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Tough Times Ahead for Manuel

Jeff Wilpon made it crystal clear after a horrible 2009 season when he demanded better things from both Jerry Manuel and Omar Minaya - and the Met manager will be the first of the two on the hot seat if the Mets get off to a poor start. The team plays 16 of its first 22 at Citi Field, which puts even more urgency on the team's performance in the opening weeks of the season.

And Manuel won't exactly have all his bullets in his holster when the Mets take the field on Opening Day. Jose Reyes, Carlos Beltran, Kelvim Escobar and Daniel Murphy will all be on the sidelines. A horrible spring training report card for all of the Met starting pitchers hasn't helped either. In fact, Manuel saw enough in spring training to make him re-arrange his rotation in the first week of the season pushing Mike Pelfrey and Oliver Perez to the back end of the rotation.

"We need to get off to a good start but what we need more is consistency and so to merely focus on a good start is not enough," said Manuel. That's true, but a poor start could put Manuel in the eye of the storm. Ownership feels a $125 million payroll should be enough to, at the very least, compete for a playoff spot. The prevailing notion inside the organization is the talent is here to win and the way Manuel handles communication issues inside the clubhouse will be closely scrutinized.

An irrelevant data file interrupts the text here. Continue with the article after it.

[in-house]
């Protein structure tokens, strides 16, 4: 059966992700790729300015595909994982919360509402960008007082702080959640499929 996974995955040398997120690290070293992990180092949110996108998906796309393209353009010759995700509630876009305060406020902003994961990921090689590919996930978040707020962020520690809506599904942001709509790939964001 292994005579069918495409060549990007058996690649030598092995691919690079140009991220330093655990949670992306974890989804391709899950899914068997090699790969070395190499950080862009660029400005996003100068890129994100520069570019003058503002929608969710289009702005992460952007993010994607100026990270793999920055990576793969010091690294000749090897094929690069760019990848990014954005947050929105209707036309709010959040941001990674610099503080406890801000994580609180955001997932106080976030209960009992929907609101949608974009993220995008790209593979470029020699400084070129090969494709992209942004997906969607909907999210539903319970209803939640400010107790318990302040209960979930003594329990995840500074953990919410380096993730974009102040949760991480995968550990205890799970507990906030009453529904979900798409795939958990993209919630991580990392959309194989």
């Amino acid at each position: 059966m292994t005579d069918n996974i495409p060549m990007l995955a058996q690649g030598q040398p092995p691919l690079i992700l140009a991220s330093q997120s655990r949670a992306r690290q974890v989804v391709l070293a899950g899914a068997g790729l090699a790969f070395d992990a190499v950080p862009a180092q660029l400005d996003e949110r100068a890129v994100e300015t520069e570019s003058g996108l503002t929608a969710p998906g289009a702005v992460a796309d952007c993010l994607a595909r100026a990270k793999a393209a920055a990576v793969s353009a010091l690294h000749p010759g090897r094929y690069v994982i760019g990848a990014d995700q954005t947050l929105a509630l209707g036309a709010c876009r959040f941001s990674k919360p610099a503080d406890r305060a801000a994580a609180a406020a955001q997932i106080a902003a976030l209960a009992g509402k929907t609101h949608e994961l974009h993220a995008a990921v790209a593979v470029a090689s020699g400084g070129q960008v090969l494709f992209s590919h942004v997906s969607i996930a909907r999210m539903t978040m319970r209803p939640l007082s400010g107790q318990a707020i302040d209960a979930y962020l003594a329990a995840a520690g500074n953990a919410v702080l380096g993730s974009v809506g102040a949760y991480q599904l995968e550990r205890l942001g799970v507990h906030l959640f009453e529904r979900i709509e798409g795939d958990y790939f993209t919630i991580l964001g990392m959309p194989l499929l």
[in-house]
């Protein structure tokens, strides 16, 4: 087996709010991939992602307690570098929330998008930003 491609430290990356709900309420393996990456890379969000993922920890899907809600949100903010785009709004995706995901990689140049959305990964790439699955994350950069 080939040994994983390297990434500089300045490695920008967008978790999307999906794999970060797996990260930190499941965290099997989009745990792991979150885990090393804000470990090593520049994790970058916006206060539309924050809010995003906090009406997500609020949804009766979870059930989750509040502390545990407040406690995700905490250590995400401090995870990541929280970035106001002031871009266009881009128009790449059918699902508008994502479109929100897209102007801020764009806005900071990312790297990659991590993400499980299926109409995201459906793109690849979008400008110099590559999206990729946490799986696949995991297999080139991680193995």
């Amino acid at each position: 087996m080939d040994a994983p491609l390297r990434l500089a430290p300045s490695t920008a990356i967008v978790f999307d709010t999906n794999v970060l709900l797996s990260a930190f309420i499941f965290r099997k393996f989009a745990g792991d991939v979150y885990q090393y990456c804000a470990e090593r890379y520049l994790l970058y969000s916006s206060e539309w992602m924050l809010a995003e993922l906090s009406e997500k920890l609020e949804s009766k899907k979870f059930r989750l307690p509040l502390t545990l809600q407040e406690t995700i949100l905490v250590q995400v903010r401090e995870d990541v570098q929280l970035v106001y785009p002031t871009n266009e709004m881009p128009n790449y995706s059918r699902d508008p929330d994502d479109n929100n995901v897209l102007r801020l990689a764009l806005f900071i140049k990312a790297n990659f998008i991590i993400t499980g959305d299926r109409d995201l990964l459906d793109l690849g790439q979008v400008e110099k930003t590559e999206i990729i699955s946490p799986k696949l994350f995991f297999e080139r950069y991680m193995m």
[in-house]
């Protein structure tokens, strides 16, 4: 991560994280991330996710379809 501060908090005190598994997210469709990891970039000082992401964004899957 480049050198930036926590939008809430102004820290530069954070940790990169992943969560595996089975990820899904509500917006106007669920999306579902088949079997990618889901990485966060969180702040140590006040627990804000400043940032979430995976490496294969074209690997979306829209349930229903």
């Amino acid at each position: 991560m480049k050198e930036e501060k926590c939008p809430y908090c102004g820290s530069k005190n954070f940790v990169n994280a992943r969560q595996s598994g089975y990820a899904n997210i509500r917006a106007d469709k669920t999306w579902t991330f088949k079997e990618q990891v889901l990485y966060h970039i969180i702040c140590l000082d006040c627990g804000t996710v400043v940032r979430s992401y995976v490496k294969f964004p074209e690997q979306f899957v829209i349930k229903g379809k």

There were times that a few eyebrows were raised when Manuel conducted his post-game media sessions -- especially when it came to handling issues about players that were in his doghouse. More specifically, his handling of the Ryan Church situation created a fractured relationship. And that was not the only issue. On numerous occasions he backpedaled on comments he had made the night before and such re-clarification of comments became an everyday occurrence. These issues got swept under the rug as the injuries mounted and the Met season went down the chute.

Without Reyes for the first week and without Beltran for at least the first month of the season, Manuel must get heavy contributions from David Wright and Jason Bay to carry the offensive load, especially since the Met rotation seems to be so razor thin.

It will be a slippery slope for Manuel if the Mets are sitting at 10-12 after 22 games especially considering the organization has surrounded the Met manager with a plethora of internal managerial replacements. And that is assuming Bobby Valentine does not somehow work himself into the mix.

Ordinarily, knee jerk reactions to April records do not happen in the sport of baseball. But after a 70-92 season following a year in which the Mets coughed up a playoff spot on the final day for the second straight year has made the Met fan base a testy group that may want the manager's scalp if things in 2010 start out badly.

And they may get their wish if the planets line up against Manuel, because ownership does not want to go through another season like last year.


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